Thursday 19 September 2013

A fossil Porpoise from the early Pliocene of northern Hokkaido Island, Japan.

Porpoises (Phocoenidae) are small Whales, related to Dolphins (Delphinidae). They tend to have shorter snouts than Dolphins, with flattened, spade-shaped teeth, as opposed to the conical, pointed teeth of Dolphins. They are among the smallest and shortest lived Whales, ranging from 1.2 to 2.3 m in length and typically reaching sexual maturity at about eight years, with some species doing this as young as six. The group has a fairly good fossil record and appear to have divulged from Dolphins in the early Miocene, around 15 million years ago.

In a forthcoming paper in the journal Acta Palaeontologica Polonica, available online since 16 August 2013, Mizuki Murakami of the Graduate School of Creative Science & Engineering at Waseda University, Chieko Shimada of the Mineral Industry Museum at Akita University, Yoshinori Hikida of the Nakagawa Museum of Natural History and Hiromichi Hirano of the Department of Earth Sciences at the Faculty of Education and Integrated Arts and Sciences at Waseda University, describe a fossil Porpoise from the Lower Pliocene Koetoi Formation of Tempoku Basin of northern Hokkaido.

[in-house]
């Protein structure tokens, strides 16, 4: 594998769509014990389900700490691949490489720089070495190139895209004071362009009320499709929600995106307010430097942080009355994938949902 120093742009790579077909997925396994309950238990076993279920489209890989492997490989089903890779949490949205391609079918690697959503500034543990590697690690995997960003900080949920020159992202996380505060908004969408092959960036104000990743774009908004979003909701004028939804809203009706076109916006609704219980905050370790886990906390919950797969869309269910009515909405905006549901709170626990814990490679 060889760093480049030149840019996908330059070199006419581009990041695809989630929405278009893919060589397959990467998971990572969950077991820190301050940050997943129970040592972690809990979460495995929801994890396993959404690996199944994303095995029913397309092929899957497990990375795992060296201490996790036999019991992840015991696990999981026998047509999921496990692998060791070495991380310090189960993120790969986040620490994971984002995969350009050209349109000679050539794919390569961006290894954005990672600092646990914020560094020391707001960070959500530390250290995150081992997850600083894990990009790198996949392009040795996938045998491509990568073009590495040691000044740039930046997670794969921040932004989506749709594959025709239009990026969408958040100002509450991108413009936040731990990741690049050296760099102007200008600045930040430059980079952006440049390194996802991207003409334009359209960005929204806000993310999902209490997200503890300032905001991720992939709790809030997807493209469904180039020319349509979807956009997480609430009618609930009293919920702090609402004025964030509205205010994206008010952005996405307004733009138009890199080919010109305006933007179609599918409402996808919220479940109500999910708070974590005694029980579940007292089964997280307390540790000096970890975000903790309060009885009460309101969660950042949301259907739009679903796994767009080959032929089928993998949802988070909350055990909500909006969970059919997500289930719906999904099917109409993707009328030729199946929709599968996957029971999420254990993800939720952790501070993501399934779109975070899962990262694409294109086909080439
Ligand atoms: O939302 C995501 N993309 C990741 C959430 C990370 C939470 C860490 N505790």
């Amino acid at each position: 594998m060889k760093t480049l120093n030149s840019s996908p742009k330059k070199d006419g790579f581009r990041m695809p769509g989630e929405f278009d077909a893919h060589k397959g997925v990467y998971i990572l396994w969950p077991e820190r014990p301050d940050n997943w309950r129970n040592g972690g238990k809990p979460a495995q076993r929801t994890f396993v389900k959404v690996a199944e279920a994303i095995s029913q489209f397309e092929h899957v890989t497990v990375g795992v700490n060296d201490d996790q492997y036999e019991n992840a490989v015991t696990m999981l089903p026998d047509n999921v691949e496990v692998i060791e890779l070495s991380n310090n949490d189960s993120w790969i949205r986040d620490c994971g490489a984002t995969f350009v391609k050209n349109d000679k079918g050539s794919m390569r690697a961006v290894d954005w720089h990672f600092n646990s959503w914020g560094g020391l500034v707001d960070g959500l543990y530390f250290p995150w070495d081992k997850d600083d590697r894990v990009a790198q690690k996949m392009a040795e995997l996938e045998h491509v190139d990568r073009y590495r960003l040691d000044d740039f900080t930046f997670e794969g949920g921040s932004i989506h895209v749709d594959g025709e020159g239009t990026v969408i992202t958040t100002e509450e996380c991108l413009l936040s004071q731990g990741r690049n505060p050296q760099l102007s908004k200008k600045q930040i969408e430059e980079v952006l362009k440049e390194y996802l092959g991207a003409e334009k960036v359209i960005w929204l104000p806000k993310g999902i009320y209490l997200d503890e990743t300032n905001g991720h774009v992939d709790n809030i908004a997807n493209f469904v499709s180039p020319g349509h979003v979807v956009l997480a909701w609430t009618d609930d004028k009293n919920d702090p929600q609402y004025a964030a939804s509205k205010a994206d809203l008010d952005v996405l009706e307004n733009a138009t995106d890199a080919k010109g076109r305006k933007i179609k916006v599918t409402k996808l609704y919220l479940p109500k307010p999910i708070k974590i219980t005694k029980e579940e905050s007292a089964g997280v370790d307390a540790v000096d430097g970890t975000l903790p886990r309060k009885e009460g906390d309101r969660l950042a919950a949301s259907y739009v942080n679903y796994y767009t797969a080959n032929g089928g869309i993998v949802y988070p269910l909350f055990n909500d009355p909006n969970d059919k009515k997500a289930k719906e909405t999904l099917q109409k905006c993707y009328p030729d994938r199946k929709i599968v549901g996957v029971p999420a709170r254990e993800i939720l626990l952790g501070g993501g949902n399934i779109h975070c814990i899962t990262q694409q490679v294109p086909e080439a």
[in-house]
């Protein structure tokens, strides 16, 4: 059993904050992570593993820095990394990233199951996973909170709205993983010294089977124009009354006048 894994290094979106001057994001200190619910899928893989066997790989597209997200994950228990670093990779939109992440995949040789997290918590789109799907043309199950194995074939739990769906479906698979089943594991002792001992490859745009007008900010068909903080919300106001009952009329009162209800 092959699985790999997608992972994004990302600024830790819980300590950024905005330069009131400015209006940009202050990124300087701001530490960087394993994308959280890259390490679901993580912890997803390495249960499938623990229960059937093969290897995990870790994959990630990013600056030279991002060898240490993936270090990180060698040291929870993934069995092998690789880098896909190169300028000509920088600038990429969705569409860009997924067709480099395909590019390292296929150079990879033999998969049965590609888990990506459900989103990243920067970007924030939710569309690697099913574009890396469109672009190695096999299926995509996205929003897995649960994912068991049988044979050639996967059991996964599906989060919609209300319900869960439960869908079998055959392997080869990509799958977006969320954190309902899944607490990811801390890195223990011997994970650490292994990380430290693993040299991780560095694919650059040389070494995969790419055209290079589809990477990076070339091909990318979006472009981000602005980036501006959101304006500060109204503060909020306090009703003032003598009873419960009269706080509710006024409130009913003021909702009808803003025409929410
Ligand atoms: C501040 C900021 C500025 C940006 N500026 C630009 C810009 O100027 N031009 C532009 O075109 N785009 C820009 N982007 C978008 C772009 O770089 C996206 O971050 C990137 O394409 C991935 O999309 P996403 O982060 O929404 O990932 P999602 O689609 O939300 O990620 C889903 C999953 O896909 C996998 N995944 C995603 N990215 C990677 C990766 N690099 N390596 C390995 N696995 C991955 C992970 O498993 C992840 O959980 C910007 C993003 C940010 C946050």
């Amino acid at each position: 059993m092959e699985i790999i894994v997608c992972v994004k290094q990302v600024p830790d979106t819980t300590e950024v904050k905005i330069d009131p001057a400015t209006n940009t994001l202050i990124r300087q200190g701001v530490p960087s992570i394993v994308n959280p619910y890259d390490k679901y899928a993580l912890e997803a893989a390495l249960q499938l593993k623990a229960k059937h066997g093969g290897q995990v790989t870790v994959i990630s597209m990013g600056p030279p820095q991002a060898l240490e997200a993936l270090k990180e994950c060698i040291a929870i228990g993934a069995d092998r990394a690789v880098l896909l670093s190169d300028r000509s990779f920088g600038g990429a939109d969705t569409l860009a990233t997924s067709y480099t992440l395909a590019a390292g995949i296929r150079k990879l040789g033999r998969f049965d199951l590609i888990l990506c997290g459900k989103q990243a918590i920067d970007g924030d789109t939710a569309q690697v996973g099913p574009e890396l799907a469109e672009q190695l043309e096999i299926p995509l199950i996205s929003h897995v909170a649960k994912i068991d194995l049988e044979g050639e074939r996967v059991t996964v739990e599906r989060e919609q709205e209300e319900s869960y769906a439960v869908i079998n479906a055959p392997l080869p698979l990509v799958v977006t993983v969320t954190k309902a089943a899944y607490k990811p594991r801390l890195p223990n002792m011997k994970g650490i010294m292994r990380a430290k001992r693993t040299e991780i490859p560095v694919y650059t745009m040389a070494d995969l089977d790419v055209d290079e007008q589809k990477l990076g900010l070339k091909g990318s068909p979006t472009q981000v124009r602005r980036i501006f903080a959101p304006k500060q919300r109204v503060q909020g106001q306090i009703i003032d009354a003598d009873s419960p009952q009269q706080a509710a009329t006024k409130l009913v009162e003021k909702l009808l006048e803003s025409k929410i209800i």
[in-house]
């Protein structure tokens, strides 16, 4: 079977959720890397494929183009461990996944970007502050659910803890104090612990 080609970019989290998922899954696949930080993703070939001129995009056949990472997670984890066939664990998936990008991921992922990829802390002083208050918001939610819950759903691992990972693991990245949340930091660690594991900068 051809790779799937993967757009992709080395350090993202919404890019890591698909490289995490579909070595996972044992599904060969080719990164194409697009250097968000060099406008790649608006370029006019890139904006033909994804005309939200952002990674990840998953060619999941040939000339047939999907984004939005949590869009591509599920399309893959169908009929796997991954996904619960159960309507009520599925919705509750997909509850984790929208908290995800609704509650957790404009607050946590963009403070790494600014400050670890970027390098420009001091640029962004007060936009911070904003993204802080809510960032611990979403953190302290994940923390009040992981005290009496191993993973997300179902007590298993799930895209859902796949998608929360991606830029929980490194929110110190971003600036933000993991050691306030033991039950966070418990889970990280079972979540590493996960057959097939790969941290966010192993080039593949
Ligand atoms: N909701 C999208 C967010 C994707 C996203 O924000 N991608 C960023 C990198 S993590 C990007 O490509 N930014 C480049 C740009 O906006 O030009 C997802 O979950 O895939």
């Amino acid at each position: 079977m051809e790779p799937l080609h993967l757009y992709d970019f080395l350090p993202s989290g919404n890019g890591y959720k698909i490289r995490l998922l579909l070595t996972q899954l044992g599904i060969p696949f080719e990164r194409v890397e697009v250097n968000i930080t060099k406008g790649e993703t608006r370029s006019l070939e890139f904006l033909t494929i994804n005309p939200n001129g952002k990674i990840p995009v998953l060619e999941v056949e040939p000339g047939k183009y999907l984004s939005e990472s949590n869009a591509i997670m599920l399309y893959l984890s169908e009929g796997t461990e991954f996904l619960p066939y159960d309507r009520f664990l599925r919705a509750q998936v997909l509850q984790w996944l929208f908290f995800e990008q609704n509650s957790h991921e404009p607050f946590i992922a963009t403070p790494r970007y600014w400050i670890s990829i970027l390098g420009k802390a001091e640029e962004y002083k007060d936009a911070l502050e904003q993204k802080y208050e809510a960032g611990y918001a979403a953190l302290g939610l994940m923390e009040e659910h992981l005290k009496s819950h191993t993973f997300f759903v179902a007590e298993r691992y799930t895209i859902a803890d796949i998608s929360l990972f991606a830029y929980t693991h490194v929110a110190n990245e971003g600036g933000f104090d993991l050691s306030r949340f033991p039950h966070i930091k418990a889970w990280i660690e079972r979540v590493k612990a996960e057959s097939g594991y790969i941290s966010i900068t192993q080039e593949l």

The specimen is described from a premaxilla, maxilla, the anteriormost portions of the palatines, a partial mandible, two isolated teeth, seven cervical vertebrae, eight thoracic vertebrae, three lumbar vertebrae and at least eight ribs. It is not assigned to a species because of its fragmentary nature, but shows some interesting traits.

The rostrum of the new Porpoise in (A) dorsal, (B) lateral, (C) ventral and (D) anterior views, and the mandible in (E) lateral and (F) dorsal views. Murakami et al. (2013).

Most notably the specimen is considered to be a sexually mature animal aged about four years. This is younger than maturity is reached in any modern Porpoise, suggesting that the evolutionary history of Porpoises has been more complex than simply Whales getting smaller and maturing earlier.

Vertebrae (A-E) and ribs (F, G) of the porpoise. Murakami et al. (2013).

See also A fossil Neobalaenine Whale from the Late Miocene of ArgentinaA Baleen Whale from the Late Miocene of southern UkraineChoking on Fish is a significant cause of death for Dolphins in Indian River Lagoon, FloridaGenetic diversity in Grey Whales and Bowhead Whales in the Northwest Passage.

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